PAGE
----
An egg-throwing prank quickly spiralled out of control for a group of Flaxmere schoolgirls who were caught, kidnapped and assaulted by the residents of a home they egged last July.
Malia Asoepesio Mafi, 50, and Lupe Pailate, 26, appeared at the Napier District Court yesterday and were sentenced to terms of community work and community detention after admitting charges of kidnapping and assault on a child.
The two were part of a trio of women who over-reacted on July 30, 2011, when a group of five girls threw two eggs at a ranch slider then fled.
Angry and concerned for her fragile mother, who had recently suffered a heart attack, Mafi and her two daughters Lupe Pailate and Angelica Pailate got in their car to go looking for the perpetrators.
While driving they came across the group and grabbed a 12-year-old girl and, while the rest fled, manhandled her into the car where they threatened and slapped her in the face. She was also punched and kicked.
They took off with her still in the vehicle and came across two more of the girls involved. Again Lupe and Angelica Pailate got out, this time a second 12-year-old and a 11-year-old were dragged by their hair into the car.
One of them was also kneed in the head.
After this the trio then stopped at the Flaxmere Community Policing Station to hand the girls over.
The station was empty, so they kept them captive, taking them back to their home for about half an hour.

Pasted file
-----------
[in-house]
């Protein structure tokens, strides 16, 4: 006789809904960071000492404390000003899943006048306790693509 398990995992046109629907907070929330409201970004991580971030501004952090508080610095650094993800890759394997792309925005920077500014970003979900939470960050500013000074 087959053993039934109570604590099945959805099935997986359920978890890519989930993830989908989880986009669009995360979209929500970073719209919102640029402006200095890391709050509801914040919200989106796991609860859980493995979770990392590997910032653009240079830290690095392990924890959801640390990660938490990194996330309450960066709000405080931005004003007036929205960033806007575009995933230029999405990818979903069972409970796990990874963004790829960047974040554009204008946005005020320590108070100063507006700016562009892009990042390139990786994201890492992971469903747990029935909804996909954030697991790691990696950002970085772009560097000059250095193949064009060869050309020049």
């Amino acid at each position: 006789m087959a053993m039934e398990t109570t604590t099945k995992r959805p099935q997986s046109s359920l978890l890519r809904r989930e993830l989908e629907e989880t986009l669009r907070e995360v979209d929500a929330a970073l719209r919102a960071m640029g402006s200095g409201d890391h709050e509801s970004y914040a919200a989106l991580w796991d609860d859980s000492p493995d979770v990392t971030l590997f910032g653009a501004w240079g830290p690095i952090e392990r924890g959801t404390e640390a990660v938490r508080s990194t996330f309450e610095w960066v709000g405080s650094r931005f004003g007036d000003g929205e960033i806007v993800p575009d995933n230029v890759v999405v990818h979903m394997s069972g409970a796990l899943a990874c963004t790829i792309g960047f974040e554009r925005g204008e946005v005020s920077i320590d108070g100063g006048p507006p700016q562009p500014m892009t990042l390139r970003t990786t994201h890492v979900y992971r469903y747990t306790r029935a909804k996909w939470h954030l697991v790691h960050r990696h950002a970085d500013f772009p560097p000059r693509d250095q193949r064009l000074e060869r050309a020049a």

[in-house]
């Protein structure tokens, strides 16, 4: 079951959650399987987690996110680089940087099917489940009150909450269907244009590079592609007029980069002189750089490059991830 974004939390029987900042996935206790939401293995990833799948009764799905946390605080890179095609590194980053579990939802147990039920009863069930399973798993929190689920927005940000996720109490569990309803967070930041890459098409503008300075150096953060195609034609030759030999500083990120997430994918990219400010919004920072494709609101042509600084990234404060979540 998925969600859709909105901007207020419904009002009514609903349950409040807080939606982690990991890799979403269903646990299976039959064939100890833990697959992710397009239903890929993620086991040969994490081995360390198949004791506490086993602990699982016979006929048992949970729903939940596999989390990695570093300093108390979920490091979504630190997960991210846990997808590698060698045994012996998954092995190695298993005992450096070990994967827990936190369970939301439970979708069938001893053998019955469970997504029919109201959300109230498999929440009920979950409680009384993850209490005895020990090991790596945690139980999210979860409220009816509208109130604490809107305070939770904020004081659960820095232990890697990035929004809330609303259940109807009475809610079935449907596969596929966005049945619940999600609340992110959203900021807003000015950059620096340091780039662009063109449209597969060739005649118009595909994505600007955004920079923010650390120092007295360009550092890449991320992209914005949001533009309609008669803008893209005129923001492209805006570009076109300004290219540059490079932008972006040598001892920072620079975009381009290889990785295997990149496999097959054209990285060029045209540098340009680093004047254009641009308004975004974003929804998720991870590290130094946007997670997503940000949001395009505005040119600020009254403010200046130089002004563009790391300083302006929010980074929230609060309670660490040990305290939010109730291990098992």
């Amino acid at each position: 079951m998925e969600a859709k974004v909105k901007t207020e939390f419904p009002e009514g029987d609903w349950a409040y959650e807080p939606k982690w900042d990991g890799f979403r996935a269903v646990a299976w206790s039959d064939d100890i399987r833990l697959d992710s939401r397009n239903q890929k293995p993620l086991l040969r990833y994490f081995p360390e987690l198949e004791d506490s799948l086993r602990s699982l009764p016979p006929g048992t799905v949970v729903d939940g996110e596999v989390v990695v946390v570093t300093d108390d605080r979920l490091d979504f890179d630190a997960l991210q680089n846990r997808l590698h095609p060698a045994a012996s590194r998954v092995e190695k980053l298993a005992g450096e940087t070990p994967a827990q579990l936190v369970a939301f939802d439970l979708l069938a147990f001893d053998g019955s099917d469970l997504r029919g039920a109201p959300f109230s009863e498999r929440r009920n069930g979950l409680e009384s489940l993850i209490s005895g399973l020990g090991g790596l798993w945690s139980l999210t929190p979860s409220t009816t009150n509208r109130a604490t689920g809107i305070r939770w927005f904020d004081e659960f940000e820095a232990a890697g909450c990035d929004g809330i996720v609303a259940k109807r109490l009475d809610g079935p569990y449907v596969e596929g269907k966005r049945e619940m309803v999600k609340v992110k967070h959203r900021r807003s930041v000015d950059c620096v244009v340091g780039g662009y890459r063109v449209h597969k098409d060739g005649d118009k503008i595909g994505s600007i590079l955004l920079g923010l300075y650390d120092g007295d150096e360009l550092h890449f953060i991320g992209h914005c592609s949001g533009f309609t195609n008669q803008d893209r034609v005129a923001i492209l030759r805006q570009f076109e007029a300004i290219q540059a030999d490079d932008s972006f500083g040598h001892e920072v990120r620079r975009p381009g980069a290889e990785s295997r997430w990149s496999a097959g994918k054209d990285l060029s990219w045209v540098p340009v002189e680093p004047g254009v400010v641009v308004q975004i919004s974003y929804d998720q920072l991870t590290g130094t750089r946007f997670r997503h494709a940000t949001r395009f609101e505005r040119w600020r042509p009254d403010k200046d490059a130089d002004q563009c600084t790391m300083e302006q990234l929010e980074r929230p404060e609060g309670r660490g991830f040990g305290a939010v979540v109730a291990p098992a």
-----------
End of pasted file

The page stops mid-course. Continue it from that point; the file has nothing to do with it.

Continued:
From there Mafi called the police and was told they could not keep the girls and to release them.
"Stuff like that happens in Flaxmere every day," the 12-year-old complainant's mother said outside court. "But you don't go jumping in your car and beating up children. I'm glad justice was served. I wish they could have got a bit more, but I'm glad it has been served."
She knew the residents involved as she lived around the corner from them. It was her daughter and two nieces who were the victims.
"The Victim Impact Statements from each of the three girls shows this was particularly distressing and upsetting," Judge Bridget Mackintosh said. "I have no doubt, that for them, it was a very traumatic incident."
It was a situation that had spiralled out of control but she accepted Mafi and Lupe Pailate had recognised their behaviour was completely inappropriate.
In light of the three strikes rule it was a example of how something "relatively innocuous has been elevated into something very, very, serious", the judge said.
Angelica Pailate was not sentenced yesterday so electronic monitoring could be considered.
Kidnapping carries a maximum punishment of 14 years imprisonment, but Judge Mackintosh and defence lawyers Amit Malik and Tony Snell said there were no cases the court could refer to.
"Despite a detailed search there are no cases that counsel could find that were similar or on par with this," Mr Snell said. "It does not fit the mould for a kidnapping type of case."
He called for a community-based sentence because of Lupe Pailate's early guilty plea, remorse, a track record of employment and her role as primary breadwinner for her family.
Mr Malik said Mafi needed to be home to care for her mother, and was at a low risk of reoffending.
The pair were sentenced to community detention for three months and 130 hours community work. Mafi would also be under supervision for six months.